All about Pacific dulse seaweed
*Coming February 2023 – Winter Waters PNW – a series of events celebrating seaweed as a culinary ingredient*
They call it the bacon of the sea. Does an extremely nutritious vegetable with no impact on the earth that can taste like bacon sound too good to be true? Meet Pacific dulse seaweed, a burgeoning food trend with roots right here in Oregon.
Pacific dulse (rhymes with pulse) seaweed is one species of a large category of edible saltwater algae that also includes species such as nori and kelp. Dulse, which resembles leafy, red lettuce, provides a wealth of fiber and protein, and is also rich in vitamins, trace minerals, healthy fatty acids, and antioxidants. Farming dulse is a regenerative practice, meaning it can even have restorative effects on the ecosystem.
Dulse grows wild on the northern Atlantic and Pacific coasts and has long been part of diets in places like Ireland, Scotland and Maine, where it is typically harvested during low tide from early summer to early fall.
Oregon State University professor emeritus Chris Langdon spent decades cultivating and studying a strain of dulse that later obtained a food patent. Owners of Oregon Seaweed, Chuck Toombs and Jason Busch, worked with Langdon to bring cultivation on a commercial scale. Oregon Seaweed farms dulse in a land-based system that can grow the seaweed year-round, independent of tides and dependent only on sunlight and seawater. With just those two elements, land-based farming produces a delicious and highly nutritious protein source that can actually have positive effects on the environment.
So, what was it we said about bacon? Fresh, raw dulse has a nice minerality and tastes like the ocean. But when you pan-fry it, it takes on smoky and savory characteristics that are similar to bacon. No matter how you eat it, Pacific dulse is a low impact, high nutrient, alternative source of protein.
How does growing seaweed positively affect the environment?
Seaweeds, like dulse and kelp, naturally absorb and sequester massive amounts of carbon from our oceans. By performing photosynthesis, they remove carbon dioxide from the water and release oxygen. In areas where oceans are becoming more acidic, due to an increase in oceanic carbon, seaweed has been known to absorb the excess carbon and lower these effects of acidification.
Where can I find Pacific dulse seaweed?
You can find dried and packaged dulse, including whole-leaf and flaked dulse, dulse powder, and seasoning, in well-stocked grocery stores and fish markets up and down the coast as well as in Portland.
Oregon Seaweed sells the product fresh all around the state and via mail order. Request a shipment of 1/2 pound to 10 pounds of Pacific Dulse Seaweed (fresh, live dulse) express to your door, kitchen or restaurant.
Grocery stores and markets in Oregon that carry fresh dulse include Gathered, Astoria Co-op and Mess Hall Market in Astoria; Wild Grocery & Cafe in Manzanita; Wild Coast Goods in Nehalem, Fish People Seafood in Garibaldi, Food Roots Online Marketplace in Tillamook, and Local Oceans Dock Box in Newport, as well as Flying Fish Seafood Market and Providore Fine Foods in Portland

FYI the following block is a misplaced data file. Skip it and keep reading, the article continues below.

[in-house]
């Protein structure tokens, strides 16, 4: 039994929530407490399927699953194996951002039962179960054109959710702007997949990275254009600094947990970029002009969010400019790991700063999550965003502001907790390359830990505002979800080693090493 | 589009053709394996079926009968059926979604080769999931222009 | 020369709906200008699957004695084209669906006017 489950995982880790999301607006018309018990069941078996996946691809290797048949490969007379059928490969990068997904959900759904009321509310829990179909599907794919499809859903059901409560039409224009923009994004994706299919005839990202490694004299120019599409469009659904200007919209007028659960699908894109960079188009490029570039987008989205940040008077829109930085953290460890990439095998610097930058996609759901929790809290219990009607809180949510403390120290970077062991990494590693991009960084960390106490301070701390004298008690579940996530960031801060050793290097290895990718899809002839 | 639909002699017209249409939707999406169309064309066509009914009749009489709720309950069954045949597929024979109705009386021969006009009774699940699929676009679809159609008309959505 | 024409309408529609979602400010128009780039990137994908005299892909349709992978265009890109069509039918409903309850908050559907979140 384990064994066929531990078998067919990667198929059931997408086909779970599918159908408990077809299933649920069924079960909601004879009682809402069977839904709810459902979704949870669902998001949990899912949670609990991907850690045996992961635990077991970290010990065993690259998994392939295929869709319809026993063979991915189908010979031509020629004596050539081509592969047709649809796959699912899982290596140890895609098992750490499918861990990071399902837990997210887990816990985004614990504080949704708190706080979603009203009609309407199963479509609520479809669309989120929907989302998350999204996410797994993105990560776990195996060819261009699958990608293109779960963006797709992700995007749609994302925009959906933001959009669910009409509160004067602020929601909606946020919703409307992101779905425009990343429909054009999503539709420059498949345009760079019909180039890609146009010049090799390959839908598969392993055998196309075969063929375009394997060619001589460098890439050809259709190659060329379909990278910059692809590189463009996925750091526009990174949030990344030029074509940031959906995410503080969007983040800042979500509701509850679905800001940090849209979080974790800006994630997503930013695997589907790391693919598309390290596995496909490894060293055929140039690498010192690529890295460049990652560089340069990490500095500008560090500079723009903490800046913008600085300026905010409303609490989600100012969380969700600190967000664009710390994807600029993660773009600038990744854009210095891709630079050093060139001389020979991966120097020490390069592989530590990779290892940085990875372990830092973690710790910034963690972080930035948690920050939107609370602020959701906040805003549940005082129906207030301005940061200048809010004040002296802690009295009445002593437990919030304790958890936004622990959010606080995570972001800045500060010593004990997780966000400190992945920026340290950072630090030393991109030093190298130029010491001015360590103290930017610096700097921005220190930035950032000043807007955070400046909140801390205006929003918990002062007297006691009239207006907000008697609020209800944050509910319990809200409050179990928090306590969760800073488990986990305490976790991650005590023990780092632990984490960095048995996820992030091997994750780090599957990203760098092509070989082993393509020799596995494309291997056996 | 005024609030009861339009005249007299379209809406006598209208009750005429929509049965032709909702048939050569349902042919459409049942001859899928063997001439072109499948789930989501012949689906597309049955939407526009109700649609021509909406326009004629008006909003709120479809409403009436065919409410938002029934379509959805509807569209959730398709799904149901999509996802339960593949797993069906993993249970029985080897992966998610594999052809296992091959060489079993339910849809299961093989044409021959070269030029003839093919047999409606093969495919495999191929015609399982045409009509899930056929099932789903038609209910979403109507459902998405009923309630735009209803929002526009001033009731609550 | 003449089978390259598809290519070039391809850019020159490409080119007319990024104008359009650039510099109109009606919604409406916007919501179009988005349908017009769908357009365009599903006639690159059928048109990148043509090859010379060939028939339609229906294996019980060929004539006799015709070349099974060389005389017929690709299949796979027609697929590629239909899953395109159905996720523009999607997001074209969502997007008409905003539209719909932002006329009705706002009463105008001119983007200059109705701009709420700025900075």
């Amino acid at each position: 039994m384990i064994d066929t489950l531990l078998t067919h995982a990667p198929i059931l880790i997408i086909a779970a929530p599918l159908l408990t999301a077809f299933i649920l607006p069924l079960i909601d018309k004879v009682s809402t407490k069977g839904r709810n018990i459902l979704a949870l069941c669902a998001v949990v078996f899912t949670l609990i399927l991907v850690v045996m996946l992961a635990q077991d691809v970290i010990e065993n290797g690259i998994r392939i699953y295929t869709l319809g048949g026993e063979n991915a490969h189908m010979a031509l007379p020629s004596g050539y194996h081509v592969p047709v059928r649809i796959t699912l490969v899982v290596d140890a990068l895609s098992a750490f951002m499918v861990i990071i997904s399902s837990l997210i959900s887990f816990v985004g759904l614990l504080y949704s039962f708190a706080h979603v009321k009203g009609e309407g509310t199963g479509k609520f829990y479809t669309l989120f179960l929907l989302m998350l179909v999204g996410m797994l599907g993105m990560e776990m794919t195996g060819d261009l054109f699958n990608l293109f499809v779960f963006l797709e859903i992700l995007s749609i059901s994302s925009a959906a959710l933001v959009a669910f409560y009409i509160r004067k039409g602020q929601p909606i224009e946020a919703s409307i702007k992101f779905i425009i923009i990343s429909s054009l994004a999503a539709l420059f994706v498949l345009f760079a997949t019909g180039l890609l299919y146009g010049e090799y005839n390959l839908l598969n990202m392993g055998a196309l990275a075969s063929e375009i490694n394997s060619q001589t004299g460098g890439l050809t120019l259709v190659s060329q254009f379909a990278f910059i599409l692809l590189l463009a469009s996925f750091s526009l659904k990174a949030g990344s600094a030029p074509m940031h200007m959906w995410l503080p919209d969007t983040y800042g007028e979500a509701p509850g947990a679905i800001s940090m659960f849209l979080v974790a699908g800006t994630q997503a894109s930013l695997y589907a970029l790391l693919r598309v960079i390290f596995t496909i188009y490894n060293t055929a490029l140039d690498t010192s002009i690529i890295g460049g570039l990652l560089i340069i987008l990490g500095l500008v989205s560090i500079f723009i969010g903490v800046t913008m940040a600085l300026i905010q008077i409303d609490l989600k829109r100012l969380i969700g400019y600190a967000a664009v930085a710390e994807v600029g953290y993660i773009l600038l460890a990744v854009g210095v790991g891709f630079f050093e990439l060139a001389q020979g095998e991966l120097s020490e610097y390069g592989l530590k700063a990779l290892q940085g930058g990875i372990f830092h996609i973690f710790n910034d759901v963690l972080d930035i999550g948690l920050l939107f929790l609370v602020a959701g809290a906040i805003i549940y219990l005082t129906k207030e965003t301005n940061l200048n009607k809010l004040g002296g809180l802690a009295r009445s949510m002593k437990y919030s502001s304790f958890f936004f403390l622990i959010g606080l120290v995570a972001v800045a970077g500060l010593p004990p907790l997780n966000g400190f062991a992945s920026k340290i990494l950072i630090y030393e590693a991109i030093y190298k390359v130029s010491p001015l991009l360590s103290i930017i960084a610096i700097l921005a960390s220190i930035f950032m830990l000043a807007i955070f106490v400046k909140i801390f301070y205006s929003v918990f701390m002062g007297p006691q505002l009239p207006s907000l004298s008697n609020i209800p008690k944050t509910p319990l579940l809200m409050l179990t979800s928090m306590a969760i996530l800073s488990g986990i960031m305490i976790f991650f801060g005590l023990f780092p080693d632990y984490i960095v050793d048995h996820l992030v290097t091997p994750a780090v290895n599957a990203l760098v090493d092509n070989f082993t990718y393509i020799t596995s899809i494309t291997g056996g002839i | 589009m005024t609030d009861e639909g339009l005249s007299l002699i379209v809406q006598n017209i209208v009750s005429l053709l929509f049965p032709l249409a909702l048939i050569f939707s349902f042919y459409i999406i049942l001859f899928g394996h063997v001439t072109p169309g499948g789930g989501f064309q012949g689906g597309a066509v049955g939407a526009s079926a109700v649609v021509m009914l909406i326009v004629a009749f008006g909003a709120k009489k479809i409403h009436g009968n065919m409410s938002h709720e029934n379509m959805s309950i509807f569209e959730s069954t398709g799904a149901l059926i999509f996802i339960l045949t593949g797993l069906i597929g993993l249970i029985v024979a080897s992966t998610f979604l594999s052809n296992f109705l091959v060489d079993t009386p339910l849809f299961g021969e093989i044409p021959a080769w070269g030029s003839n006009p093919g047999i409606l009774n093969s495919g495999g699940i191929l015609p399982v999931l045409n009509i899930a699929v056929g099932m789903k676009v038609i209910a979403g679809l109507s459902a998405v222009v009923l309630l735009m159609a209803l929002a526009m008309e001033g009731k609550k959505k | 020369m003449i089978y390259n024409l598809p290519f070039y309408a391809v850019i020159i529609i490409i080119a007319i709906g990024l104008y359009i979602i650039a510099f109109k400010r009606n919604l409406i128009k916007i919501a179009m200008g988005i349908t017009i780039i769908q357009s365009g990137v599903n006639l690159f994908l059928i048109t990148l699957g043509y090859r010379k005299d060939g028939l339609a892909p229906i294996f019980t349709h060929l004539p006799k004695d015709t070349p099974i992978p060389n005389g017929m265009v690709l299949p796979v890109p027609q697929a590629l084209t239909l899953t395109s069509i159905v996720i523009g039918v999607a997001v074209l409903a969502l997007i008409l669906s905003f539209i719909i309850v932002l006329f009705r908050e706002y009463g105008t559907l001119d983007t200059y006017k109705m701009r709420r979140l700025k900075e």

Restaurants in Oregon that include Pacific dulse on their menus include Busu Astoria, Buttercup Ice Creams & Chowders in Nehalem, Pacific Restaurant in Tillamook, Oar House in Lincoln City and Local Ocean in Newport.
Where can I experience Pacific dulse seaweed farming?
Oregon Seaweed has two land-based farms in Oregon, the ten-tank farm in Bandon, Oregon, and the twenty-tank farm in Garibaldi, Oregon. Both farm locations are based on access to fresh seawater and the sun’s energy—the only two factors dulse seaweed needs to grow.
The facilities are viewable from the Port of Bandon and the Port of Garibaldi, respectively, but access onto the property is not permitted unless someone is there and able to assist you. Watch this video to learn more about Oregon Seaweed’s land-based Pacific dulse farming.
This February, experience Oregon dulse seaweed at Winter Waters, an event series celebrating showcased seaweeds, local ingredients and regenerative and sustainable seafare in PDX, Oregon Coast, and Willamette Valley.
Fun facts about Pacific dulse seaweed
- Pacific dulse seaweed needs only fresh seawater and sunshine to thrive.
- Dulse seaweed is carbon-negative: for every four-pounds of seaweed grown, one-pound of carbon is sequestered.
- Pacific dulse seaweed holds every essential amino acid, making it a complete protein.
- Pacific dulse seaweed is one of the fastest growing complete proteins on the planet. It’s also a great source of several vitamins and minerals, including potassium, iodine, calcium, iron, vitamins A and C, as well as fiber and omega-3 fatty acids.
- Dulse’s nutritional value doesn’t degrade after it’s converted into powder or flakes—eat it any way you like it for equal nutritional value!
- With thirty tanks under production, Oregon Seaweed is the largest land-based seaweed farm in the United States.
More to know
Seaweed can combat climate change. The more we can replace high-carbon food sources with low (negative) carbon seaweed, the better we can feed our growing population nutrient rich foods while also combating climate change. Farming seaweed is also very low impact. No pesticides, fresh water, fuels, or other harmful practices are needed to grow Pacific dulse seaweed. Land based dulse seaweed farming can reduce carbon footprint, provide sustainable food, and has obvious value for the future of food production.
Ready to start cooking with Pacific dulse seaweed? Find some recipes here.